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Hattadare Indian Nation

Field review by the editors.

Bunnlevel, North Carolina

The Hattadare Indian Village Park in Bunnlevel is one of the homes of the Lumbee Indian Nation, or what's left of it.

The Park was built beginning in 1968 by a TV repairman and part-time preacher named James Lowery. He had a little Indian blood (although not Lumbee) and called himself Chief Little Beaver. Lowery envisioned his village as a place where members of all tribes could meet and just hang out. To whatever degree that actually happened, it ended in 1990, when the Chief died.

The Park has continued its slow decay ever since. When we last visited, a sign out front read "Indian Snack Bar," but the trailer that housed it had been abandoned and filled with garbage and rotting mattresses. Other trailers sheltered barking dogs, screaming children, and adults, but the Lumbees wouldn't show themselves.

Big letters dangle off of the fence that surrounds Hattadare: "Indians Are People Too," they read. Humming, overhead high-tension power lines run down the center of the Park; their clear-cut creates a nice, sunny path from which you can admire the scary, overgrown shrines and statues on either side. Venture into the trees only if you dare; you'll find statues of cacti and polar bears(???), as well as garden shop concrete Indians wearing headdresses, something that the swamp-dwelling Lumbees never even considered.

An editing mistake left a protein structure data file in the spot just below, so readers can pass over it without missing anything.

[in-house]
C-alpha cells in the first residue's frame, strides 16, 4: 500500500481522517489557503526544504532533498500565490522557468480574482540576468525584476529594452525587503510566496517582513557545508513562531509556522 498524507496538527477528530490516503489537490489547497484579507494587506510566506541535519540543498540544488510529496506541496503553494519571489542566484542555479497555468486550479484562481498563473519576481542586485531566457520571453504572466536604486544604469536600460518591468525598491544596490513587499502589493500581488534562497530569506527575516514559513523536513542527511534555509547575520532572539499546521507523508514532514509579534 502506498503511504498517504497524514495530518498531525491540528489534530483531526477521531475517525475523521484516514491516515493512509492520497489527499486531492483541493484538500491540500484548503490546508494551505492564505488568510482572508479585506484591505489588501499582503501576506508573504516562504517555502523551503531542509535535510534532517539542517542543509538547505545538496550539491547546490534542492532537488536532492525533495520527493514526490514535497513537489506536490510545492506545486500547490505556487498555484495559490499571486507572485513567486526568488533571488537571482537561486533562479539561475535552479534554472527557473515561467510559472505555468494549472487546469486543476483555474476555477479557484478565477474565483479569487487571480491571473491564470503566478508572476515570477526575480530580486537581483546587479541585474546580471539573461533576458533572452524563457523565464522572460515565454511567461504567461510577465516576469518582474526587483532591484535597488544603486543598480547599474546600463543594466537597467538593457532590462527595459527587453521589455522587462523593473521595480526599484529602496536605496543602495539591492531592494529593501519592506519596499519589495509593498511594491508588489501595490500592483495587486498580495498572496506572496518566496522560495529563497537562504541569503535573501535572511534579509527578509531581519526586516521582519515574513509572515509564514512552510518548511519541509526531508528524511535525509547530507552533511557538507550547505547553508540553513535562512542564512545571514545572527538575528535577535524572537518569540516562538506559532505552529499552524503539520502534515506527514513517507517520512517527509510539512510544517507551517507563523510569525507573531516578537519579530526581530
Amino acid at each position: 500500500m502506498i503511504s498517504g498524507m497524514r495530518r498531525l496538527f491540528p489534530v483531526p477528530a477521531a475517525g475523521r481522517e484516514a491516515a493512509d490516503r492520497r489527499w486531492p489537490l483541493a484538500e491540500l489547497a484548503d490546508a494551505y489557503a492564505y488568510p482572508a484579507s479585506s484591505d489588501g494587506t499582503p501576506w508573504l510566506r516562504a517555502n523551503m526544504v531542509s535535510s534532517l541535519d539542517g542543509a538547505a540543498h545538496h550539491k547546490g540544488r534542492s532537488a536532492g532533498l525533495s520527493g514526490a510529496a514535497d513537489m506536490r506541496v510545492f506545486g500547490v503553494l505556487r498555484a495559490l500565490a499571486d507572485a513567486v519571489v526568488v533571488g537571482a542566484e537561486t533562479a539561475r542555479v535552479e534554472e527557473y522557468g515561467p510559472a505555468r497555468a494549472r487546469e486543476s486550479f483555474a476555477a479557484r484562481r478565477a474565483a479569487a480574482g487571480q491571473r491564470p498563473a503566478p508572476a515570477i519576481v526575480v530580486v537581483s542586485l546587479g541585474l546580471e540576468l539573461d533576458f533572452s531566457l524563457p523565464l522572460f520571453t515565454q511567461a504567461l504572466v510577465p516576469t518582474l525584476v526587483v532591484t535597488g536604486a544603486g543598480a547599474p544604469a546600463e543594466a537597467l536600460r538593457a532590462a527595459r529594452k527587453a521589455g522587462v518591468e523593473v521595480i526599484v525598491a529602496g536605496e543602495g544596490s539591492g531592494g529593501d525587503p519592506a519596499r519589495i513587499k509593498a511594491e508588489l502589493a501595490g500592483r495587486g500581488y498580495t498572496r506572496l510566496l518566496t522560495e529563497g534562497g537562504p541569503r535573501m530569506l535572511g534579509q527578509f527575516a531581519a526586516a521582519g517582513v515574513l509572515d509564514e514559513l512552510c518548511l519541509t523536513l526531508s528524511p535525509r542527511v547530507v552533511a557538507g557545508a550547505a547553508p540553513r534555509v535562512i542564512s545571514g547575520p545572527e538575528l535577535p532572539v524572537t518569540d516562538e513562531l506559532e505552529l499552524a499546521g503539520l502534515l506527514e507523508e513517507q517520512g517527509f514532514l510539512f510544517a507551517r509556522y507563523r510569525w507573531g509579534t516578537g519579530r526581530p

The highlight of Hattadare is the World's Largest Arrowhead, an uneven concrete pillar with little rocks stuck into it. In the center of the arrowhead is a framed photo of an Indian -- Chief Little Beaver. It doesn't look much like an arrowhead, but perhaps the mysterious Lumbee knew a thing or two about aerodynamics that modern science has yet to learn.

Lowery's widow, Letha, was still living in a trailer at the Park as of late 2004. It was reported that she was constantly encouraging the Chief's son to fix the place up, but that he was disinterested.

Hattadare Indian Nation

Address:
Hwy. 401, Bunnlevel, NC
Directions:
Hwy. 401, 12 mi. N of Fayetteville. Look for the cement horsey and the lichen-encrusted teepee.
Phone:
919-893-2512
RA Rates:
Worth a Detour
Save to My Sights

Nearby Offbeat Places

Marvin Johnson's Gourd CollectionMarvin Johnson's Gourd Collection, Angier, NC - 14 mi.
Ben Harris SculpturesBen Harris Sculptures, Fuquay Varina, NC - 18 mi.
Special Forces K9 Dog MemorialSpecial Forces K9 Dog Memorial, Fayetteville, NC - 18 mi.
In the region:
Tobacco Museum: Farmer Robot, Durham, NC - 51 mi.

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January 21, 2018

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